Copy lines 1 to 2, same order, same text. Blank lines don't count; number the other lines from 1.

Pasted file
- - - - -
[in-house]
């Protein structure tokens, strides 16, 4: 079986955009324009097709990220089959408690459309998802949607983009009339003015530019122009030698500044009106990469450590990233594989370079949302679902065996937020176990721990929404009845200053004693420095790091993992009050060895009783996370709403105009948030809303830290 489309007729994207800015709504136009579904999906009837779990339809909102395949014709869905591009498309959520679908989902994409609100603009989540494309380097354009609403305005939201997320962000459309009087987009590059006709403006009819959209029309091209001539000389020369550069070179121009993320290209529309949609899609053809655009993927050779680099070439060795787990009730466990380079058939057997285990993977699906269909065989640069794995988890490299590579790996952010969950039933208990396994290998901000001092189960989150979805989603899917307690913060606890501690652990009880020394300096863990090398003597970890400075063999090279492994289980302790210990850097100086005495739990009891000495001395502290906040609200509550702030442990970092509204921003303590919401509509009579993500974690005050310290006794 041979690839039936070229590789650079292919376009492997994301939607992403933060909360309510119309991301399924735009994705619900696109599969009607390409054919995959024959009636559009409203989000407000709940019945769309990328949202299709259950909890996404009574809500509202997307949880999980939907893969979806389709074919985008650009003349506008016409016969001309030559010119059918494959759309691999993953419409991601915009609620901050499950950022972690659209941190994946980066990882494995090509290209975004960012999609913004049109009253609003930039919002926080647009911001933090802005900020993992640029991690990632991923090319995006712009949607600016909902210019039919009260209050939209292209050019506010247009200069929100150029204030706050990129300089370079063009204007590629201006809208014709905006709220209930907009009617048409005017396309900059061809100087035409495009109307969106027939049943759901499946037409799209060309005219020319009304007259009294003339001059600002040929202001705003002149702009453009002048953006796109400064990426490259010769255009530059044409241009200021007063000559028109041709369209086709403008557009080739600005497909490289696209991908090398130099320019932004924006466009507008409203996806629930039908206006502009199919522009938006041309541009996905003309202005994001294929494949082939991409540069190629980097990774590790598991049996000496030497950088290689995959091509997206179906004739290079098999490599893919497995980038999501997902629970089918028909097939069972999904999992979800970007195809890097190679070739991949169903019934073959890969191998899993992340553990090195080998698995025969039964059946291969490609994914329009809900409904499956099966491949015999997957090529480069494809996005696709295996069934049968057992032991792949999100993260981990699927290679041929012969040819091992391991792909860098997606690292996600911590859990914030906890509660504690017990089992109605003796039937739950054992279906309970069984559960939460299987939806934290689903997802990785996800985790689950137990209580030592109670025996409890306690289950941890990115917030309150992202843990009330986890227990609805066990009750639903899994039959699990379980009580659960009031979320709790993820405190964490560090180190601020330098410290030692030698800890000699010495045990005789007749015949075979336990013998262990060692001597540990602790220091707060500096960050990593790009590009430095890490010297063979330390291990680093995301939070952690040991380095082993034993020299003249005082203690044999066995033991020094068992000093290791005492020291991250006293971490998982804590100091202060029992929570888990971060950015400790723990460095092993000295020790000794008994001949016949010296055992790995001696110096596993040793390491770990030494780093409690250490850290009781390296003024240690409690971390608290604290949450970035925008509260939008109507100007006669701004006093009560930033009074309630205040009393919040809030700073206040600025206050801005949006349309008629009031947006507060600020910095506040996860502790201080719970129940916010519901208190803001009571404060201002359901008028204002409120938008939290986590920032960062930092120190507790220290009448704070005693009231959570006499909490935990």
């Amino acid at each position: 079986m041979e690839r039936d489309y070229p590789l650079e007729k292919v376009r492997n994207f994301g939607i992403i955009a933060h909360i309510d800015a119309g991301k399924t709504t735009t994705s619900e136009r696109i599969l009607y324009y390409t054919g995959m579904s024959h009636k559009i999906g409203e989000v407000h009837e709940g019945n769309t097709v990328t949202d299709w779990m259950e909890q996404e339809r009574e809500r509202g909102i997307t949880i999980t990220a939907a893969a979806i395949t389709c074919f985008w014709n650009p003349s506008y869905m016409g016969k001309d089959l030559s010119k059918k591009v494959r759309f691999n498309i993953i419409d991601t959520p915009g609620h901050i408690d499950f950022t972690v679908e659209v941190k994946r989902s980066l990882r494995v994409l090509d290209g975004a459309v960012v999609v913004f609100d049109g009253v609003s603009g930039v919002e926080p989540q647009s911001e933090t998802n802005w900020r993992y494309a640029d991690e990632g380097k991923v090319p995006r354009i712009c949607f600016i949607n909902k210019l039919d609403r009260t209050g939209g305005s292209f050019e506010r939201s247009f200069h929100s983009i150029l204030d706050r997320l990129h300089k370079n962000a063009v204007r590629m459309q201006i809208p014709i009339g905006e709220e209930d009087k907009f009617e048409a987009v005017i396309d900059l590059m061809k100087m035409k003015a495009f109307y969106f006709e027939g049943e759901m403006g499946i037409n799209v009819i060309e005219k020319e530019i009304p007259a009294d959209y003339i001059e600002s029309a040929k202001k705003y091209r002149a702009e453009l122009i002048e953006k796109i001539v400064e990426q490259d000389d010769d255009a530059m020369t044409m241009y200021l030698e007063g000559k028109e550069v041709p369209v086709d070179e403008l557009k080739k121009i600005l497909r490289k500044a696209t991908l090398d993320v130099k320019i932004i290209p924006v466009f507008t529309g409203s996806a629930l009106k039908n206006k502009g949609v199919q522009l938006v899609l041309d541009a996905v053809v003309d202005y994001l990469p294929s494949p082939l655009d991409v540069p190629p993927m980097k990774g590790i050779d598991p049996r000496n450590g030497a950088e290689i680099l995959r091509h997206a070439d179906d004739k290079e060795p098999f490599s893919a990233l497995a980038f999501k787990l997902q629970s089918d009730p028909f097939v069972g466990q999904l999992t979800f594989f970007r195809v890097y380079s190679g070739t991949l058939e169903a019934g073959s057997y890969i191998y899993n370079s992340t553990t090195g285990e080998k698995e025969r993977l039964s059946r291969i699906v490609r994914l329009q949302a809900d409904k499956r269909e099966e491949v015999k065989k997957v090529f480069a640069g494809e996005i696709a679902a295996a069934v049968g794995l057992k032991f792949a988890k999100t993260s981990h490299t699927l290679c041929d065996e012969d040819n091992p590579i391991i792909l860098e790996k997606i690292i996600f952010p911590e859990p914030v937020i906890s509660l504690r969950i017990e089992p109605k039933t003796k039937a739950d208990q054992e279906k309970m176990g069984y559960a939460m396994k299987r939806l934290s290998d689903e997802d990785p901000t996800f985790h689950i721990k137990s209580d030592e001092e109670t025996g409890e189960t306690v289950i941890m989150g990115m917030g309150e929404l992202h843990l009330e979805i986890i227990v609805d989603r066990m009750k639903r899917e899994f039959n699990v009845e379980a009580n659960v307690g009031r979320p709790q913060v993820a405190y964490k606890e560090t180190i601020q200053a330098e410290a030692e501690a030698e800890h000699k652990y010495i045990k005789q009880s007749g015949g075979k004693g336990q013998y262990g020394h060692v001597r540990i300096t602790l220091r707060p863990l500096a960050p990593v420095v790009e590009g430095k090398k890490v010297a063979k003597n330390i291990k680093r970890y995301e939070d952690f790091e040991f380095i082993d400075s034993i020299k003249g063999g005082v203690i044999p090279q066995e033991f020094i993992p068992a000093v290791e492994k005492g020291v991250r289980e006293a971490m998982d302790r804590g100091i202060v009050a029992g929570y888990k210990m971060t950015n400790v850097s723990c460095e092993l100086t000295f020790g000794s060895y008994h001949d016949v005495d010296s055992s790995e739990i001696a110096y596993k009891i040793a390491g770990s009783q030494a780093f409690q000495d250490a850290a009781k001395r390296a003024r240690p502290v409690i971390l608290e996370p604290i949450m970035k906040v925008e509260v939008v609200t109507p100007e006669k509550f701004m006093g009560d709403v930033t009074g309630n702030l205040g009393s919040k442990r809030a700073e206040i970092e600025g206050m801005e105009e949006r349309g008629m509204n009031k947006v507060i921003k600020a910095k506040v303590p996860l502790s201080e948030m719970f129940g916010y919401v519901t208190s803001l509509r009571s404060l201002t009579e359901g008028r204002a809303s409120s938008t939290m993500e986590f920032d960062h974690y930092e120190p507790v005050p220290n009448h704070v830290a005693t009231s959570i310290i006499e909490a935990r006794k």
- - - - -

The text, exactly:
[in-house]
């Protein structure tokens, strides 16, 4: 079986955009324009097709990220089959408690459309998802949607983009009339003015530019122009030698500044009106990469450590990233594989370079949302679902065996937020176990721990929404009845200053004693420095790091993992009050060895009783996370709403105009948030809303830290 489309007729994207800015709504136009579904999906009837779990339809909102395949014709869905591009498309959520679908989902994409609100603009989540494309380097354009609403305005939201997320962000459309009087987009590059006709403006009819959209029309091209001539000389020369550069070179121009993320290209529309949609899609053809655009993927050779680099070439060795787990009730466990380079058939057997285990993977699906269909065989640069794995988890490299590579790996952010969950039933208990396994290998901000001092189960989150979805989603899917307690913060606890501690652990009880020394300096863990090398003597970890400075063999090279492994289980302790210990850097100086005495739990009891000495001395502290906040609200509550702030442990970092509204921003303590919401509509009579993500974690005050310290006794 041979690839039936070229590789650079292919376009492997994301939607992403933060909360309510119309991301399924735009994705619900696109599969009607390409054919995959024959009636559009409203989000407000709940019945769309990328949202299709259950909890996404009574809500509202997307949880999980939907893969979806389709074919985008650009003349506008016409016969001309030559010119059918494959759309691999993953419409991601915009609620901050499950950022972690659209941190994946980066990882494995090509290209975004960012999609913004049109009253609003930039919002926080647009911001933090802005900020993992640029991690990632991923090319995006712009949607600016909902210019039919009260209050939209292209050019506010247009200069929100150029204030706050990129300089370079063009204007590629201006809208014709905006709220209930907009009617048409005017396309900059061809100087035409495009109307969106027939049943759901499946037409799209060309005219020319009304007259009294003339001059600002040929202001705003002149702009453009002048953006796109400064990426490259010769255009530059044409241009200021007063000559028109041709369209086709403008557009080739600005497909490289696209991908090398130099320019932004924006466009507008409203996806629930039908206006502009199919522009938006041309541009996905003309202005994001294929494949082939991409540069190629980097990774590790598991049996000496030497950088290689995959091509997206179906004739290079098999490599893919497995980038999501997902629970089918028909097939069972999904999992979800970007195809890097190679070739991949169903019934073959890969191998899993992340553990090195080998698995025969039964059946291969490609994914329009809900409904499956099966491949015999997957090529480069494809996005696709295996069934049968057992032991792949999100993260981990699927290679041929012969040819091992391991792909860098997606690292996600911590859990914030906890509660504690017990089992109605003796039937739950054992279906309970069984559960939460299987939806934290689903997802990785996800985790689950137990209580030592109670025996409890306690289950941890990115917030309150992202843990009330986890227990609805066990009750639903899994039959699990379980009580659960009031979320709790993820405190964490560090180190601020330098410290030692030698800890000699010495045990005789007749015949075979336990013998262990060692001597540990602790220091707060500096960050990593790009590009430095890490010297063979330390291990680093995301939070952690040991380095082993034993020299003249005082203690044999066995033991020094068992000093290791005492020291991250006293971490998982804590100091202060029992929570888990971060950015400790723990460095092993000295020790000794008994001949016949010296055992790995001696110096596993040793390491770990030494780093409690250490850290009781390296003024240690409690971390608290604290949450970035925008509260939008109507100007006669701004006093009560930033009074309630205040009393919040809030700073206040600025206050801005949006349309008629009031947006507060600020910095506040996860502790201080719970129940916010519901208190803001009571404060201002359901008028204002409120938008939290986590920032960062930092120190507790220290009448704070005693009231959570006499909490935990």